If you decide to travel during the Winter, it’s really important you pack smartly- especially if you’re being joined by a toddler.
Winter clothing does tend to be bulkier and heavier, so making sure you only bring the essentials will cut down on lugging useless items around.
And if you decide to use public transport like we did, you’ll have to carry everything so you want to make sure nothing is unwanted!
So I thought I’d list what we brought with us for our toddler on our Slovenia/Austria two week break.
Starting with the bigger pieces first though.
We decided to use our Cybex Eternis M3* as our pram. (Other prams in the range include Balios M, £390, Eternis M4, £320, IRIS M-Air, £340, Agis M-Air3, £240 and Agis M Air4, £260 as well as the Eternis M3, £300).
The basket size on this pram really isn’t great, but it is very secure (probably because it can be used for jogging being a three wheeler).
However, the reason we chose this pram was because it folds outwards. Most prams fold inwards meaning that a foot muff would have to be removed before a pram was stored on an aeroplane (or a train). By folding outwards the pram could still close with our sheepskin footmuff still attached, so it didn’t pose an additional problem for us or the airline.
Plus it’s quite light for a pram this size and easy to fold and carry using the handle bar.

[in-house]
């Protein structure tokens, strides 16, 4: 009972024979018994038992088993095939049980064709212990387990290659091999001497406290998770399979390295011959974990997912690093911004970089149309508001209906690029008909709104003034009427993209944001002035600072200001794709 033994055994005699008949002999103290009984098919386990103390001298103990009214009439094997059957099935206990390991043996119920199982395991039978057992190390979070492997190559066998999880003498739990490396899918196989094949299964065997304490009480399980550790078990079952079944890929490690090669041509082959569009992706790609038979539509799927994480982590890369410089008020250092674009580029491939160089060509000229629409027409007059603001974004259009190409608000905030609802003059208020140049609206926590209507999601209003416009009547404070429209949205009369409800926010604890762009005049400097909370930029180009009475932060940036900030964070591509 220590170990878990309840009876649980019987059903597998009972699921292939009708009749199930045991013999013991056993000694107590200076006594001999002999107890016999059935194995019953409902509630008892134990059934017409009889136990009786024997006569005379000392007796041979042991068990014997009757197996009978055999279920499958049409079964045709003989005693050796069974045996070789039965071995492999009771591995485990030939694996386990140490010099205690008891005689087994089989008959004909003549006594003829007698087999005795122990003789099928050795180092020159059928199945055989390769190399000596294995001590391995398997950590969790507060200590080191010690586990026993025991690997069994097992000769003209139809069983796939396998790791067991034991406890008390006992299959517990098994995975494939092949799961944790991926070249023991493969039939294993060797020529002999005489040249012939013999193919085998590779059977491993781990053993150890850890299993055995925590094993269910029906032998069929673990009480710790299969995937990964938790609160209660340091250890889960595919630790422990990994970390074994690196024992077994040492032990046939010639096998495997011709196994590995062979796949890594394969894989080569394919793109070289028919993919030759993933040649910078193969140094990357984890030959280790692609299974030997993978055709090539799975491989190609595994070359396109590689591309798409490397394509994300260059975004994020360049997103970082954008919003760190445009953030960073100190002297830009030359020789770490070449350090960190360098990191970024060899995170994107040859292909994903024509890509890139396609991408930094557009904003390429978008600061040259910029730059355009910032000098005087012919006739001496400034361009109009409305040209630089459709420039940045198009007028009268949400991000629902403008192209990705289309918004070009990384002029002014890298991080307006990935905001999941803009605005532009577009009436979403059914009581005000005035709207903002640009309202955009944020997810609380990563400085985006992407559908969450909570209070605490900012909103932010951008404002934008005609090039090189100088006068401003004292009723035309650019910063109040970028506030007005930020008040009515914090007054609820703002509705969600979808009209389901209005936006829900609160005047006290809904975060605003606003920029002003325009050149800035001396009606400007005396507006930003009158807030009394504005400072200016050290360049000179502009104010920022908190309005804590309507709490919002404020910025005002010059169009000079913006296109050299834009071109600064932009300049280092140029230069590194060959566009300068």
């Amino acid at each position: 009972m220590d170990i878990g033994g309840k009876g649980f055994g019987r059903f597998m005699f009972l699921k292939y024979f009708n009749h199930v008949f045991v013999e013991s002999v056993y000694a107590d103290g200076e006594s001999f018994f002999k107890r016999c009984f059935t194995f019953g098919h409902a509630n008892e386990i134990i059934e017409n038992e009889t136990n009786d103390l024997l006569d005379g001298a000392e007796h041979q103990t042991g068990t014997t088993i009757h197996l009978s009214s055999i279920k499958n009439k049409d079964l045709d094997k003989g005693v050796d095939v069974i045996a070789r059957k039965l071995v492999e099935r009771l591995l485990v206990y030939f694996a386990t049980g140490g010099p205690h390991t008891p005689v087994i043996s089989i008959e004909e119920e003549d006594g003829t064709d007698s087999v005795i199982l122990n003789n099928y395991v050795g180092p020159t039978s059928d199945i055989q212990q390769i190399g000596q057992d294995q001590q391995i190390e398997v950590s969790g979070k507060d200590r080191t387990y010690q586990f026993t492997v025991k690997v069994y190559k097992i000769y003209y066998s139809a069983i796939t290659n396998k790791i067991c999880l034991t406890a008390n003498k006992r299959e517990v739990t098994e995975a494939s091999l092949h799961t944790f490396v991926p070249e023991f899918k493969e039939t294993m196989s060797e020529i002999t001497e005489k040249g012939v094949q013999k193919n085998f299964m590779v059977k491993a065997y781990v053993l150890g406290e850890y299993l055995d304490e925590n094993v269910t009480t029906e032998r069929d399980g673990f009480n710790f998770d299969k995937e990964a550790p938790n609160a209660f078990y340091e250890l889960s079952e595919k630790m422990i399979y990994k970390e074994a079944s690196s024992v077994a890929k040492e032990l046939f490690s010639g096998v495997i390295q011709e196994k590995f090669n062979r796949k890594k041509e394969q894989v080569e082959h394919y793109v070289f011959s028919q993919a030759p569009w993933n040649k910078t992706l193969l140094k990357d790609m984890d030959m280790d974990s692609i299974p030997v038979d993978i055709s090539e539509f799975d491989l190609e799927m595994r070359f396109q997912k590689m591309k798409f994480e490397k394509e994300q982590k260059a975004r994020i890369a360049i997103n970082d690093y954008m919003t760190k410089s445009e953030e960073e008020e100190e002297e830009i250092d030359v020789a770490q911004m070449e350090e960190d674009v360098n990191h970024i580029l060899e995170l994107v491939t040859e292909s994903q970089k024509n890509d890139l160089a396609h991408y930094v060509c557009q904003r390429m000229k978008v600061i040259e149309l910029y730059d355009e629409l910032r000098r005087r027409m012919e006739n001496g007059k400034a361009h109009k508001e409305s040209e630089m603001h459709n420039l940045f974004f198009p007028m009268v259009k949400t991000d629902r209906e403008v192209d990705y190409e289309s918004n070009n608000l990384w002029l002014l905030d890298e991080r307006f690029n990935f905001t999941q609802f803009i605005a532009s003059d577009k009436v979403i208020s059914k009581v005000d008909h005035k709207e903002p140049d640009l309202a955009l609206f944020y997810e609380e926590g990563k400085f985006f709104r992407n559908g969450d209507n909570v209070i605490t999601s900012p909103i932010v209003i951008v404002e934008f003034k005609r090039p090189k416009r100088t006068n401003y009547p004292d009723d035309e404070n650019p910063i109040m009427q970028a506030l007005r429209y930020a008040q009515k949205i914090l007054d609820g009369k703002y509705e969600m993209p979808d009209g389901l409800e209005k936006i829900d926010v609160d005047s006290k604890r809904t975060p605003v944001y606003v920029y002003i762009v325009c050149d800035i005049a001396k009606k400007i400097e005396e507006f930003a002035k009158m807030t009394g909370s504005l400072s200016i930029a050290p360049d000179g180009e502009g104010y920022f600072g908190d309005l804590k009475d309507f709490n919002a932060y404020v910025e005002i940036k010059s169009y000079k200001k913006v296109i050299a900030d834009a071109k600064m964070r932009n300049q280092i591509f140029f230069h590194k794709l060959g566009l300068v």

Another important factor is Little London finding it comfortable which he does. Being outside most days meant we needed something to sit him in or let him nap when he became tired.
Luggage was the next big item. We decided to use a big back pack to store majority of our pieces in.
We would have used two back packs but our second one didn’t arrive in time due to the Christmas post, so instead we begrudgeingly used a bag on wheels as well, but it wasn’t ideal.
If you need a holiday back pack, Trespass have a great selection on their website, including a 65 litre bag that fits loads in it but isn’t huge.
I prefer back packs to wheeled cases because it really is much simpler to just chuck something on your back rather than wheel an annoying lopsided case over curbs and pavements.
You may think it must be quite heavy, but actually most back packs including the Stratos 65 litre rucksack*, are designed to support the weight with carefully designed adjustable back systems along with ultra padded shoulder straps.
With loads of space, compartments and areas to secure loose items to, back packs really are the best way to travel.
I’ve attached bulky items to the outside of back packs previously, such as sleeping bags and mosquito nets without any issue of losing them during plane transit using the compression straps to keep everything secure. And that way those items didn’t take up vital internal space.
Bedding was our next big issue. Being thrifty we didn’t want to have to pay extra for our Son to have a bed, plus he usually ends up in bed with us so it would have been a waste.
So we decided to bring along a travel centre- free to bring on aeroplanes.
^^ The Nscessity UV Deluxe has insect protective sides and has a 50+ UV rating. It can also be used outdoors and on the beach, and has ground pegs to secure the tent down.